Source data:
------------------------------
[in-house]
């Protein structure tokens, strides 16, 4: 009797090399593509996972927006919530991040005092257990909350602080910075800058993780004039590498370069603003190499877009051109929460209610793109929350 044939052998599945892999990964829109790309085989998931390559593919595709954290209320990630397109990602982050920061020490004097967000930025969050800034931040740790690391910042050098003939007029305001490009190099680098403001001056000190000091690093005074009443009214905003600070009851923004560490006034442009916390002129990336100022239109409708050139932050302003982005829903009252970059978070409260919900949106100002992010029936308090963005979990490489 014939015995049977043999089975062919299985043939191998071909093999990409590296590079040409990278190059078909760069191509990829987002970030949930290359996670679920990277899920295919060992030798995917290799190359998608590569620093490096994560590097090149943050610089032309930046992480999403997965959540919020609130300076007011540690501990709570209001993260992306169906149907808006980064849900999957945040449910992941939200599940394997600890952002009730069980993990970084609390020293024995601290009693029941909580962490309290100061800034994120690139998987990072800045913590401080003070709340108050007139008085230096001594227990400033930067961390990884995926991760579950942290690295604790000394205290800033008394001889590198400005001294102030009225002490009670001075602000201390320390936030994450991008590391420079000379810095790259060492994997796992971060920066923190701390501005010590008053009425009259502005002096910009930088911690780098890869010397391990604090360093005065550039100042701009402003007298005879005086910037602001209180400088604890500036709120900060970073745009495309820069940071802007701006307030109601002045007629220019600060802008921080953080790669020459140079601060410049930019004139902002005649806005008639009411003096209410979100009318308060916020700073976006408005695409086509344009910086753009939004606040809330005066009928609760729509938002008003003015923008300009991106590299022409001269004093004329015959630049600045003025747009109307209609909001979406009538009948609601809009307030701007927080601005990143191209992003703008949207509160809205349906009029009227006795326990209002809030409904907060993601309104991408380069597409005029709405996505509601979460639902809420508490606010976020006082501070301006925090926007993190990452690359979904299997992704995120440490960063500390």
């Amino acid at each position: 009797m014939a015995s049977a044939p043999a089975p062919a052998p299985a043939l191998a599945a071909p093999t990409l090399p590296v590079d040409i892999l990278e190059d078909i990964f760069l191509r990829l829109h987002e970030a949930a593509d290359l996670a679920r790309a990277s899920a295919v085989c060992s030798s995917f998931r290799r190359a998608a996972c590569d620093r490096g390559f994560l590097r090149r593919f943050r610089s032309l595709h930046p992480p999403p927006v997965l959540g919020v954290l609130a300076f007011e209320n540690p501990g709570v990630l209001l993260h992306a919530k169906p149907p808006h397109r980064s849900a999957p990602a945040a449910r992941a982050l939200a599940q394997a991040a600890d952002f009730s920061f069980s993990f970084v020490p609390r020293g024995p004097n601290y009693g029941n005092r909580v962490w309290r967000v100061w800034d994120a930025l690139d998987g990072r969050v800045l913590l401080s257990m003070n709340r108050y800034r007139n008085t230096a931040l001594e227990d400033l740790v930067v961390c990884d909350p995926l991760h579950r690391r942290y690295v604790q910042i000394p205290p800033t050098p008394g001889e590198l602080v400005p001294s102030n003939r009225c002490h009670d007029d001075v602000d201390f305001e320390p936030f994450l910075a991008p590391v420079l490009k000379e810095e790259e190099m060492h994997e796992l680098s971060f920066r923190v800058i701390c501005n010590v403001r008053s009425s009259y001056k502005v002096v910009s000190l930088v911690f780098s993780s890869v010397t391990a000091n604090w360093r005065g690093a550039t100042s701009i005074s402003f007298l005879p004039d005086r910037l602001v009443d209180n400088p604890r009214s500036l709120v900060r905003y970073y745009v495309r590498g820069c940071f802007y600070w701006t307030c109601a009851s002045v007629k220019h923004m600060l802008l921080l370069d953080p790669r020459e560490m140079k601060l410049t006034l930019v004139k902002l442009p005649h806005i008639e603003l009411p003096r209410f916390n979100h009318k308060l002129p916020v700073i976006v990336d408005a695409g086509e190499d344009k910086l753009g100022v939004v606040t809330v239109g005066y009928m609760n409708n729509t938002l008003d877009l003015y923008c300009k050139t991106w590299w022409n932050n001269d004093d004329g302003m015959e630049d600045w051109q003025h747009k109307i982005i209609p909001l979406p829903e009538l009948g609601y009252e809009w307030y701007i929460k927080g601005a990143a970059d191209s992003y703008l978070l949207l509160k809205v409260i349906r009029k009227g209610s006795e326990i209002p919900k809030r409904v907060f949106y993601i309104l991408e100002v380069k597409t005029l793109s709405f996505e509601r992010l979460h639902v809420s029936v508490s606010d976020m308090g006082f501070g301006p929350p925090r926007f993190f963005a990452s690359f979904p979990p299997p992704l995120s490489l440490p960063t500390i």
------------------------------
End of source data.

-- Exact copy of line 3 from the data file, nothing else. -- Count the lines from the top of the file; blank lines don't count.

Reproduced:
């Amino acid at each position: 009797m014939a015995s049977a044939p043999a089975p062919a052998p299985a043939l191998a599945a071909p093999t990409l090399p590296v590079d040409i892999l990278e190059d078909i990964f760069l191509r990829l829109h987002e970030a949930a593509d290359l996670a679920r790309a990277s899920a295919v085989c060992s030798s995917f998931r290799r190359a998608a996972c590569d620093r490096g390559f994560l590097r090149r593919f943050r610089s032309l595709h930046p992480p999403p927006v997965l959540g919020v954290l609130a300076f007011e209320n540690p501990g709570v990630l209001l993260h992306a919530k169906p149907p808006h397109r980064s849900a999957p990602a945040a449910r992941a982050l939200a599940q394997a991040a600890d952002f009730s920061f069980s993990f970084v020490p609390r020293g024995p004097n601290y009693g029941n005092r909580v962490w309290r967000v100061w800034d994120a930025l690139d998987g990072r969050v800045l913590l401080s257990m003070n709340r108050y800034r007139n008085t230096a931040l001594e227990d400033l740790v930067v961390c990884d909350p995926l991760h579950r690391r942290y690295v604790q910042i000394p205290p800033t050098p008394g001889e590198l602080v400005p001294s102030n003939r009225c002490h009670d007029d001075v602000d201390f305001e320390p936030f994450l910075a991008p590391v420079l490009k000379e810095e790259e190099m060492h994997e796992l680098s971060f920066r923190v800058i701390c501005n010590v403001r008053s009425s009259y001056k502005v002096v910009s000190l930088v911690f780098s993780s890869v010397t391990a000091n604090w360093r005065g690093a550039t100042s701009i005074s402003f007298l005879p004039d005086r910037l602001v009443d209180n400088p604890r009214s500036l709120v900060r905003y970073y745009v495309r590498g820069c940071f802007y600070w701006t307030c109601a009851s002045v007629k220019h923004m600060l802008l921080l370069d953080p790669r020459e560490m140079k601060l410049t006034l930019v004139k902002l442009p005649h806005i008639e603003l009411p003096r209410f916390n979100h009318k308060l002129p916020v700073i976006v990336d408005a695409g086509e190499d344009k910086l753009g100022v939004v606040t809330v239109g005066y009928m609760n409708n729509t938002l008003d877009l003015y923008c300009k050139t991106w590299w022409n932050n001269d004093d004329g302003m015959e630049d600045w051109q003025h747009k109307i982005i209609p909001l979406p829903e009538l009948g609601y009252e809009w307030y701007i929460k927080g601005a990143a970059d191209s992003y703008l978070l949207l509160k809205v409260i349906r009029k009227g209610s006795e326990i209002p919900k809030r409904v907060f949106y993601i309104l991408e100002v380069k597409t005029l793109s709405f996505e509601r992010l979460h639902v809420s029936v508490s606010d976020m308090g006082f501070g301006p929350p925090r926007f993190f963005a990452s690359f979904p979990p299997p992704l995120s490489l440490p960063t500390i």